4. Lockwood, Ben & Manning, Alan, 1993. "Wage setting and the tax system theory and evidence for the United Kingdom," Journal of Public Economics, Elsevier, vol. 52(1), pages 1-29, August.
  5. Dale T. Mortensen & Christopher A. Pissarides, 1993. "Job Creation and Job Destruction in the Theory of Unemployment," CEP Discussion Papers dp0110, Centre for Economic Performance, LSE.
  6. Adriana Kugler & Maurice Kugler, 2009. "Labor Market Effects of Payroll Taxes in Developing Countries: Evidence from Colombia," Economic Development and Cultural Change, University of Chicago Press, vol. 57(2), pages 335-358, 01.
  7. Saez, Emmanuel & Matsaganis, Manos & Tsakloglou, Panos, 2010. "Earnings Determination and Taxes: Evidence from a Cohort-Based Payroll Tax Reform in Greece," Institute for Research on Labor and Employment, Working Paper Series qt5fr6354g, Institute of Industrial Relations, UC Berkeley.
  8. Raj Chetty & Adam Looney & Kory Kroft, 2009. "Salience and taxation: theory and evidence," Finance and Economics Discussion Series 2009-11, Board of Governors of the Federal Reserve System (U.S.).
  9. Elena Stancanelli, 2007. "Evaluating the Impact of the French tax credit on the employment rate of women," Sciences Po publications N°2007-33, Sciences Po.
  10. Eissa, Nada & Hoynes, Hilary Williamson, 2004. "Taxes and the labor market participation of married couples: the earned income tax credit," Journal of Public Economics, Elsevier, vol. 88(9-10), pages 1931-1958, August.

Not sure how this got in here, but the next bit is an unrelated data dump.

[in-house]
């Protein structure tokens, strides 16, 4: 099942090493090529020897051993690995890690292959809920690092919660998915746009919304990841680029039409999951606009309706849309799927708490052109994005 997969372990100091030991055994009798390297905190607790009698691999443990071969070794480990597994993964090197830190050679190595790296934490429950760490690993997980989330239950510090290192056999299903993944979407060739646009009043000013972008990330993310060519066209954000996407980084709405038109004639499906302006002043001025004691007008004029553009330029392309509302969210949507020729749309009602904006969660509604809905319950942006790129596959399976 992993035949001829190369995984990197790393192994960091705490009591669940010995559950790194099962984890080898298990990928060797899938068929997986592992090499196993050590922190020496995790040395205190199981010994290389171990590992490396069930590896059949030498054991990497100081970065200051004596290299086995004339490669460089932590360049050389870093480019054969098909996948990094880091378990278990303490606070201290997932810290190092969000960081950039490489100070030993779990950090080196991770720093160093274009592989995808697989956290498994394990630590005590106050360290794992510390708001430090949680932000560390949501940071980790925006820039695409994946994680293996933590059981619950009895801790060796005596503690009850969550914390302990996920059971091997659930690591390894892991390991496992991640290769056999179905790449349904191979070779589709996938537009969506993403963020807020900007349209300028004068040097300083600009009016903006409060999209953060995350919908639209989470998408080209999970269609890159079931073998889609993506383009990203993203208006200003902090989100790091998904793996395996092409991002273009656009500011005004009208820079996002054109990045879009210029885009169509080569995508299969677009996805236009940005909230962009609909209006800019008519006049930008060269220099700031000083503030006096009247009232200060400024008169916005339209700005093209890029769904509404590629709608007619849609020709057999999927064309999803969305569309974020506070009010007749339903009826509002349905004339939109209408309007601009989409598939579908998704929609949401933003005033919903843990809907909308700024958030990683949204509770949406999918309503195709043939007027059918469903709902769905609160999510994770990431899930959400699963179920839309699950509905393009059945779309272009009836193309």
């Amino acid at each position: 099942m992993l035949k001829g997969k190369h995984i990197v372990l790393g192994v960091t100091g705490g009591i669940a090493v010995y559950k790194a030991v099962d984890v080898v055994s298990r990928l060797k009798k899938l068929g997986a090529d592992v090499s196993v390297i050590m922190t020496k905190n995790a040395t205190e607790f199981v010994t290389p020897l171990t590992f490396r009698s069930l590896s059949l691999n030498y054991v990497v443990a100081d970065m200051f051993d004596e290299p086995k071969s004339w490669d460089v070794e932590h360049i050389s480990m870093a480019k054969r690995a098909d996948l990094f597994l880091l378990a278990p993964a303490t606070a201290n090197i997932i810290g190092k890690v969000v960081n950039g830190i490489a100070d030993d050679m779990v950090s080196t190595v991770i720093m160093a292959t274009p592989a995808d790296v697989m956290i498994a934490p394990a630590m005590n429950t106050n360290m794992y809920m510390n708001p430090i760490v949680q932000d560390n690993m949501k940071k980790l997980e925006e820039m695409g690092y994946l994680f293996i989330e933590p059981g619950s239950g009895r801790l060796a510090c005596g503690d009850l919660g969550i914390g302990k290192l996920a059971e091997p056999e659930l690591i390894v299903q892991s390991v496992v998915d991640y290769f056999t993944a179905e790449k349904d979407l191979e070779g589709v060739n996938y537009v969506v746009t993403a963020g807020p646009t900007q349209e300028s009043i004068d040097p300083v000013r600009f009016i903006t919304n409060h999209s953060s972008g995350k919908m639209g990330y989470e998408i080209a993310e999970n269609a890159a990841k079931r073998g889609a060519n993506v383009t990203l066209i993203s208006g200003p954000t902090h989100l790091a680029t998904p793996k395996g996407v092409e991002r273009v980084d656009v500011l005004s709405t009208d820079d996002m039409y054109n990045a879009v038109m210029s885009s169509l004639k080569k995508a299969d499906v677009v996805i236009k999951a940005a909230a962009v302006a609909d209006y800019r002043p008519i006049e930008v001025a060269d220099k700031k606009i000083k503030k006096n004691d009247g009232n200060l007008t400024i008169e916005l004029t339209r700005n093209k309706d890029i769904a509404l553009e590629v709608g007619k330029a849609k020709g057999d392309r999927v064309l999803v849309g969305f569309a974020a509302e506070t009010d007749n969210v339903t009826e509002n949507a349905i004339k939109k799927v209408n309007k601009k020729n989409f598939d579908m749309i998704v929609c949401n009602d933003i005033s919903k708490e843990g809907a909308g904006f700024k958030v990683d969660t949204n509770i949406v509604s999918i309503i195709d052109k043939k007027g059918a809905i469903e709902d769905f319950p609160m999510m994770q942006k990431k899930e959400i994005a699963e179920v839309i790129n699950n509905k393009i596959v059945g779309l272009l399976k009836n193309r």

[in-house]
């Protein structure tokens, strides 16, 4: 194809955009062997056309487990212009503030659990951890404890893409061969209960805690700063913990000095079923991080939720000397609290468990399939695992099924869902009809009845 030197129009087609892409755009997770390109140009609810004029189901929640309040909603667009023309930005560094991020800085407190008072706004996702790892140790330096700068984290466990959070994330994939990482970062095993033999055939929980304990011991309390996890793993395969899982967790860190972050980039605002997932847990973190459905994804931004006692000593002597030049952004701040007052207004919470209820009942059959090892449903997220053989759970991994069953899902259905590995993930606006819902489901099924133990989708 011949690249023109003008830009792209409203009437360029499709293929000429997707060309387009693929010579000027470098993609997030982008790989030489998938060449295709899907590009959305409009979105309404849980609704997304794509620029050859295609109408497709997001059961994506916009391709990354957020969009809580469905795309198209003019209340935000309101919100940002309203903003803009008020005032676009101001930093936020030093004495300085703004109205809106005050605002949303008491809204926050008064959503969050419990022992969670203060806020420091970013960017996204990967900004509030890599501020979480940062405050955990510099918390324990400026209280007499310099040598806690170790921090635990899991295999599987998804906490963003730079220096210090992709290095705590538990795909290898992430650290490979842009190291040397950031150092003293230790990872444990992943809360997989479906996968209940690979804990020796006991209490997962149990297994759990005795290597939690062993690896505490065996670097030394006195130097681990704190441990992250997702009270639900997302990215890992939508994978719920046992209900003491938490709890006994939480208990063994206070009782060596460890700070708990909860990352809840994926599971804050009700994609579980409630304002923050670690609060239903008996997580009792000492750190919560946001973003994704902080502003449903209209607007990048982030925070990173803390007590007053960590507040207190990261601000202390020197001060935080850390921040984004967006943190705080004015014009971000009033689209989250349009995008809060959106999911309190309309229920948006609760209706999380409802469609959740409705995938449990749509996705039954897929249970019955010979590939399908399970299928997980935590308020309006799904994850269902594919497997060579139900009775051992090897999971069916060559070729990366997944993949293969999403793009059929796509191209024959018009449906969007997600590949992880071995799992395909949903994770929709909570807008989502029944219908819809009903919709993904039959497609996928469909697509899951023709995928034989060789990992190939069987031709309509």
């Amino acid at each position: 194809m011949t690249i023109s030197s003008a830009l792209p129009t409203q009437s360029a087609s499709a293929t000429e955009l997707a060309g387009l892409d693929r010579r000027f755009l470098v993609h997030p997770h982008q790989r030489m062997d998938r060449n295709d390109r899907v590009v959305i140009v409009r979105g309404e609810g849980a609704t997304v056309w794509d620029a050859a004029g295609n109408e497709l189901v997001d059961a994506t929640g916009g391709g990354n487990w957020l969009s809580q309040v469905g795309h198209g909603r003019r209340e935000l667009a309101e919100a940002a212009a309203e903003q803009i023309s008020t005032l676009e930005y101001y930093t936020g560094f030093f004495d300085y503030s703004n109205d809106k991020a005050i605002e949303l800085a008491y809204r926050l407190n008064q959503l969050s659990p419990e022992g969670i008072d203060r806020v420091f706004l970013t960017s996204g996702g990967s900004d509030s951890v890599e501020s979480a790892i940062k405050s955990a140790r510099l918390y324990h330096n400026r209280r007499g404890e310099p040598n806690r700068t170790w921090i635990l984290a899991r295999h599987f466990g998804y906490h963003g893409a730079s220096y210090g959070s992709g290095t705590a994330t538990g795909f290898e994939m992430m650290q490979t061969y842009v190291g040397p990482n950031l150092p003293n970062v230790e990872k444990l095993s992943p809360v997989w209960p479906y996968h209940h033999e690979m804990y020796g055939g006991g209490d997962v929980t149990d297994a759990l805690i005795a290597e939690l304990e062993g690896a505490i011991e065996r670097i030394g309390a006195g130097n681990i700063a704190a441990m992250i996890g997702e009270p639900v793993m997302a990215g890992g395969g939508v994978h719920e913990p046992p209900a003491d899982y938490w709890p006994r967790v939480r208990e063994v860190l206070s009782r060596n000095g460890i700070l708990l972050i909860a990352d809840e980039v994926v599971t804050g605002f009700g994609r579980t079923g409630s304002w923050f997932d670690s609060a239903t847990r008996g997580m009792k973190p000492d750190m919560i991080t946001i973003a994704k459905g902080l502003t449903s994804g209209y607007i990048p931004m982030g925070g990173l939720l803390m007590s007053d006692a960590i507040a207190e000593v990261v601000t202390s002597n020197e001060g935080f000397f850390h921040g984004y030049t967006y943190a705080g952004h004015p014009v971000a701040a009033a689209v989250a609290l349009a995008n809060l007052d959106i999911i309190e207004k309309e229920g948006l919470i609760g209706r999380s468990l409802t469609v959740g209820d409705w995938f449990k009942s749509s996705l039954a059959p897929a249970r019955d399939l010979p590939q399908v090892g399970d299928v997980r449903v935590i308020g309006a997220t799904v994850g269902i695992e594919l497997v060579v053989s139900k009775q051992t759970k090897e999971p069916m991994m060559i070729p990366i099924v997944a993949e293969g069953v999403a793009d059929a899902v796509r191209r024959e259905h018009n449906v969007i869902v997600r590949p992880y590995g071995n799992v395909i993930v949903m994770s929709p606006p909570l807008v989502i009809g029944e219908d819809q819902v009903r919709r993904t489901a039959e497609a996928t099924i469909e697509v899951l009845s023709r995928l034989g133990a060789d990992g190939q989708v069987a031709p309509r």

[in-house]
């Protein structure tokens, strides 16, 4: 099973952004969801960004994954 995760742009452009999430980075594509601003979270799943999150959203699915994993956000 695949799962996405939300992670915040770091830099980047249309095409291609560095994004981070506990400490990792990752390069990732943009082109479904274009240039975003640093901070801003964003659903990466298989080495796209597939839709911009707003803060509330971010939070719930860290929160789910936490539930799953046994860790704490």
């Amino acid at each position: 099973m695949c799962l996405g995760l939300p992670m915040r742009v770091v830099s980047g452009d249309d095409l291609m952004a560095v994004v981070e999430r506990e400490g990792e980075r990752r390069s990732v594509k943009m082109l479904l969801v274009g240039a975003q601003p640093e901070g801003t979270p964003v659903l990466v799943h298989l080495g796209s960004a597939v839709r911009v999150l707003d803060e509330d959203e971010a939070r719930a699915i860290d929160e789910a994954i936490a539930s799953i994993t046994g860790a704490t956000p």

11. Emmanuel Saez & Joel B. Slemrod & Seth H. Giertz, 2009. "The Elasticity of Taxable Income with Respect to Marginal Tax Rates: A Critical Review," NBER Working Papers 15012, National Bureau of Economic Research, Inc.
  12. Hersoug, Tor, 1984. "Union Wage Responses to Tax Changes," Oxford Economic Papers, Oxford University Press, vol. 36(1), pages 37-51, March.
  13. Raj Chetty, 2009. "Bounds on Elasticities with Optimization Frictions: A Synthesis of Micro and Macro Evidence on Labor Supply," NBER Working Papers 15616, National Bureau of Economic Research, Inc.
  14. Gerald Auten & Robert Carroll, 1999. "The Effect Of Income Taxes On Household Income," The Review of Economics and Statistics, MIT Press, vol. 81(4), pages 681-693, November.
  15. Wojciech Kopczuk, 2003. "Tax Bases, Tax Rates and the Elasticity of Reported Income," NBER Working Papers 10044, National Bureau of Economic Research, Inc.
  16. Jonathan Gruber, 1995. "The Incidence of Payroll Taxation: Evidence from Chile," NBER Working Papers 5053, National Bureau of Economic Research, Inc.
  17. Feldstein, Martin, 1995. "The Effect of Marginal Tax Rates on Taxable Income: A Panel Study of the 1986 Tax Reform Act," Journal of Political Economy, University of Chicago Press, vol. 103(3), pages 551-72, June.